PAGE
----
The Follett Report recognised that, if the nature of publication was changing, then library collections would also need to change. Not only would libraries be transformed, but technology afforded new opportunities to enhance the accessibility and use of seldom used, and sometimes little known holdings. Since then, numerous projects have been making that vision a reality for higher education. The museum sector has been quick to respond to these opportunities too, demonstrating an impressive commitment to harnessing these opportunities and reaching new audiences. Long-established boundaries are blurring, facilitiated in part by these new technologies. The result is an unfolding fusion of services: libraries, archives, museums, internet services, researchers and students are closer now than at any time in the past.

The foundation of the Arts and Humanities Data Service was part of this process. Other initiatives like e-Lib, the Resource Discovery Network and the Research Support Libraries Project (RSLP) have been working to a similar goal. Partnerships and collaborations have yielded significant results, making possible the sort of sea change which Follett envisaged, and which have been of particular benefit to archaeology. For example, in the last issue of ADS NEWS, we reported the launch of the ADS digital library, while previous editions reported the success of BIAB. These two are conventional types of resources that might be found on paper in any conventional library. More can still be achieved. In this issue, we take a look at other library developments, in particular, three projects that are working to enhance access to conventional research materials for archaeologists. Librarians, local and national heritage agencies and academics are all active in implementing these projects, and will benefit from them. Collaboration like this is the norm rather than the exception, Could it be that the Internet has connected us in ways that were not foreseen seven years ago?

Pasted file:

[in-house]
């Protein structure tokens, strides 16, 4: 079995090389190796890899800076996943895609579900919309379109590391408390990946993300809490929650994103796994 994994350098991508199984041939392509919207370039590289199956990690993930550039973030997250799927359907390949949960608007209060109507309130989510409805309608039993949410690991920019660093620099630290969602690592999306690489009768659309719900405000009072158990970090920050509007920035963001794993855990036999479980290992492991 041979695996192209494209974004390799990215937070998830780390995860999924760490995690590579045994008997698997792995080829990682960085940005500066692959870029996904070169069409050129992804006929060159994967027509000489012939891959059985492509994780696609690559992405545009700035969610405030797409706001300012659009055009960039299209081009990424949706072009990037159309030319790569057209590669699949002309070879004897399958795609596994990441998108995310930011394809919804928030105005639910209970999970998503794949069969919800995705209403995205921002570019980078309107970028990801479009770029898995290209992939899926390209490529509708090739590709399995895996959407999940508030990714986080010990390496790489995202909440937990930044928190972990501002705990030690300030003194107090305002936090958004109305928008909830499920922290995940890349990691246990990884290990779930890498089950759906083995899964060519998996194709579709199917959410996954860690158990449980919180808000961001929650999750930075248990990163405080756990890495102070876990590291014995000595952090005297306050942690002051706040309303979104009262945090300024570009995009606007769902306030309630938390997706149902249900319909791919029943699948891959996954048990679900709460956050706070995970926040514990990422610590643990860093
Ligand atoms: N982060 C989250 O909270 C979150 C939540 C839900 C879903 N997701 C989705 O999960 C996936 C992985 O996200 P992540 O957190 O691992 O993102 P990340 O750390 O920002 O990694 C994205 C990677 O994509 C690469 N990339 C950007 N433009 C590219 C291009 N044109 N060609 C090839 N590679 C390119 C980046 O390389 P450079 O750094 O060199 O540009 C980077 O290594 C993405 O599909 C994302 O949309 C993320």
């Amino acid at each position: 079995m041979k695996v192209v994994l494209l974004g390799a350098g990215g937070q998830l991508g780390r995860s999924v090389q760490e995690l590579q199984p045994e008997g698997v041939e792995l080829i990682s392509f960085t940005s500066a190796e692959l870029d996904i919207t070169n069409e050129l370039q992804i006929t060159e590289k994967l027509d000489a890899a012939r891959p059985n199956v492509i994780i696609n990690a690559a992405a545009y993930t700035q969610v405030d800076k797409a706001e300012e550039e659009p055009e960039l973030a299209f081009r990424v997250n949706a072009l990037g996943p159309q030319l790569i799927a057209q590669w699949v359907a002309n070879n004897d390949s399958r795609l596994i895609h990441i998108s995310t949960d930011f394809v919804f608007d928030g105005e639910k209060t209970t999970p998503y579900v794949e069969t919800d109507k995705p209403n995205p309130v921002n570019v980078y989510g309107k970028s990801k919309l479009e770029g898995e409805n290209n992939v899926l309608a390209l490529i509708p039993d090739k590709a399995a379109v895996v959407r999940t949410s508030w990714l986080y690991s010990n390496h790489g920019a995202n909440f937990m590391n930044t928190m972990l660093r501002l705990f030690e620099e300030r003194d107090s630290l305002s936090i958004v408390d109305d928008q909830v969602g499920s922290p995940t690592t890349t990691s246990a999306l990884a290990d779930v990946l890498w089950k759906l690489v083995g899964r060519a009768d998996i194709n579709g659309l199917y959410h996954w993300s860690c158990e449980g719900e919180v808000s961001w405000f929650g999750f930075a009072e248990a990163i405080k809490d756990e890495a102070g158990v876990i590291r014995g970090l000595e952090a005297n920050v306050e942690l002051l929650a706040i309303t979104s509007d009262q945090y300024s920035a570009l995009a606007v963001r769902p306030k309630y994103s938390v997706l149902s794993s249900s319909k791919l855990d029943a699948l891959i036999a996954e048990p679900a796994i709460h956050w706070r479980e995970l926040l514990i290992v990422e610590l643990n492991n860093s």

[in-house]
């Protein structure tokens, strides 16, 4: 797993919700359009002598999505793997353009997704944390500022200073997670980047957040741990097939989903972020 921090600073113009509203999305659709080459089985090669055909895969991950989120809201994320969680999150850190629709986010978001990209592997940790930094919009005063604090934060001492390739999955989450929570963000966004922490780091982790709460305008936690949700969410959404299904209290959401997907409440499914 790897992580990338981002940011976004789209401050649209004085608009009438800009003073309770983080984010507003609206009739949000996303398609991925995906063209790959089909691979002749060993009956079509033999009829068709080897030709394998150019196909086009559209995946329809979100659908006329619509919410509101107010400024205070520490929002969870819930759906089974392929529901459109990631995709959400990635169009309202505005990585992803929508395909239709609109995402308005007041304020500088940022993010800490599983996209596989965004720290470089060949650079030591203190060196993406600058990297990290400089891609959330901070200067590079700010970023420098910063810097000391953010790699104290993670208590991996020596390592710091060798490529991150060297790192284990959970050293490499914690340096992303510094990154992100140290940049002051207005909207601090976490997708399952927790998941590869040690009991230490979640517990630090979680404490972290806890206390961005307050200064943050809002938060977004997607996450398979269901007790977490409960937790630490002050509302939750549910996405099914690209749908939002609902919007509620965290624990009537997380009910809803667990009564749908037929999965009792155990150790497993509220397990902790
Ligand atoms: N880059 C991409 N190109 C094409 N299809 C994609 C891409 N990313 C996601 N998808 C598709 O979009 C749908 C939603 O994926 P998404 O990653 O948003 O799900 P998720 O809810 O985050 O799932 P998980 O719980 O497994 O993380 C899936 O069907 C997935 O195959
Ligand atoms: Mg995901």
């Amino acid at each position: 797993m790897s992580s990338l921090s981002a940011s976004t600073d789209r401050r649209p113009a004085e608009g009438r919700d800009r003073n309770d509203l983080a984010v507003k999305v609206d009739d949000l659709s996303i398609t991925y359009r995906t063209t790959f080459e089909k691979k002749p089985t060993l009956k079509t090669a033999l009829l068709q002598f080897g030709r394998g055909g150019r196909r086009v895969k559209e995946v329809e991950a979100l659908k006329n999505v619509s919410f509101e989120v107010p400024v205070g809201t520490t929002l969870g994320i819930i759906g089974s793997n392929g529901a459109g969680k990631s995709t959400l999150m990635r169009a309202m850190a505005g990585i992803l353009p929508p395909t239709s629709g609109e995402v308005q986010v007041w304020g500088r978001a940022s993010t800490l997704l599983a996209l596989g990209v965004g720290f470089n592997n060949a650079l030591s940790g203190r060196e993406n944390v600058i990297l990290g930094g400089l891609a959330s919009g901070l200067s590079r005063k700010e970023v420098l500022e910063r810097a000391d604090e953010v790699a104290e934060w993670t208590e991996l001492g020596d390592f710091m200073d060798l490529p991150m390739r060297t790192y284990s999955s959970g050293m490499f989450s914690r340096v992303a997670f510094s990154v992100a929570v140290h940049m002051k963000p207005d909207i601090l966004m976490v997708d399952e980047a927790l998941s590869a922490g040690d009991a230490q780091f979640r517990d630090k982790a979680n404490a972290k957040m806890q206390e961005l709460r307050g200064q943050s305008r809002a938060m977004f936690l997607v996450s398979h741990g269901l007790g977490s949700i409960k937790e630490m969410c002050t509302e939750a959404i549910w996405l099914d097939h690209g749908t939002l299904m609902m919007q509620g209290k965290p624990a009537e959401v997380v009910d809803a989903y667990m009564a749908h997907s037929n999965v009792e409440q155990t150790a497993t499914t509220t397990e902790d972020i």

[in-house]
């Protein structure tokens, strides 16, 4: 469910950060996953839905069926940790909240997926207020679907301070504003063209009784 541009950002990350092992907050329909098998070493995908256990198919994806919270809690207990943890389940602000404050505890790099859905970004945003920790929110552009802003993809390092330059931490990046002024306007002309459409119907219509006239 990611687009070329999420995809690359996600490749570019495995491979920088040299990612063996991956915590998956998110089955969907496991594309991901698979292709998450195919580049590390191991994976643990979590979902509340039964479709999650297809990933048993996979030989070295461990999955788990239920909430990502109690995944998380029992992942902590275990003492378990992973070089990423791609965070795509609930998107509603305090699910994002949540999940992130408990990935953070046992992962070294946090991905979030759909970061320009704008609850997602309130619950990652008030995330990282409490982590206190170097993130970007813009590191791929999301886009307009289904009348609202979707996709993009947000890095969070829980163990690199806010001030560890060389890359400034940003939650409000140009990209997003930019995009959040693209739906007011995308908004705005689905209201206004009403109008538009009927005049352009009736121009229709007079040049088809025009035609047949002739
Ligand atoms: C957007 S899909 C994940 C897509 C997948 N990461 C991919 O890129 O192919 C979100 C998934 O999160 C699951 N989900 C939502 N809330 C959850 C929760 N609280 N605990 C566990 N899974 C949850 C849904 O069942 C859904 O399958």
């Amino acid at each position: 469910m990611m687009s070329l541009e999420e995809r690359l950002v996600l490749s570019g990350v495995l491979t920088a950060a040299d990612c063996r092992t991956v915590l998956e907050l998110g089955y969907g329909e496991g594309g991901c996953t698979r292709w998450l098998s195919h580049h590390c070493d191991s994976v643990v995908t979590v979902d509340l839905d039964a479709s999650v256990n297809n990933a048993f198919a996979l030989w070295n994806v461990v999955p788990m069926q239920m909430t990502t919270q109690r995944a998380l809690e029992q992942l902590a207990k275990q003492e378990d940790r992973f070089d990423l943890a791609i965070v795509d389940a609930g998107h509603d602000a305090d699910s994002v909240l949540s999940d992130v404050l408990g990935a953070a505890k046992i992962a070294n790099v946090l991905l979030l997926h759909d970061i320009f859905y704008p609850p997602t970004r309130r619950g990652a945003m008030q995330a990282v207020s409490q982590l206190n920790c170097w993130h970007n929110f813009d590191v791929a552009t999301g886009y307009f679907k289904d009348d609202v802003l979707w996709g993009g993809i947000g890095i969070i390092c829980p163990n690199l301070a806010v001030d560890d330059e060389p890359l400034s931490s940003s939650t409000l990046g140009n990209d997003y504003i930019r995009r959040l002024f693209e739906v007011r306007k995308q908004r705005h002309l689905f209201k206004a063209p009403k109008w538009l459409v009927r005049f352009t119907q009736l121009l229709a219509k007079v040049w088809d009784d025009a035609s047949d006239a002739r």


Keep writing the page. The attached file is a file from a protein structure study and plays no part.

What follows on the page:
William Kilbride
email

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ArchSearch ArchSearch Latest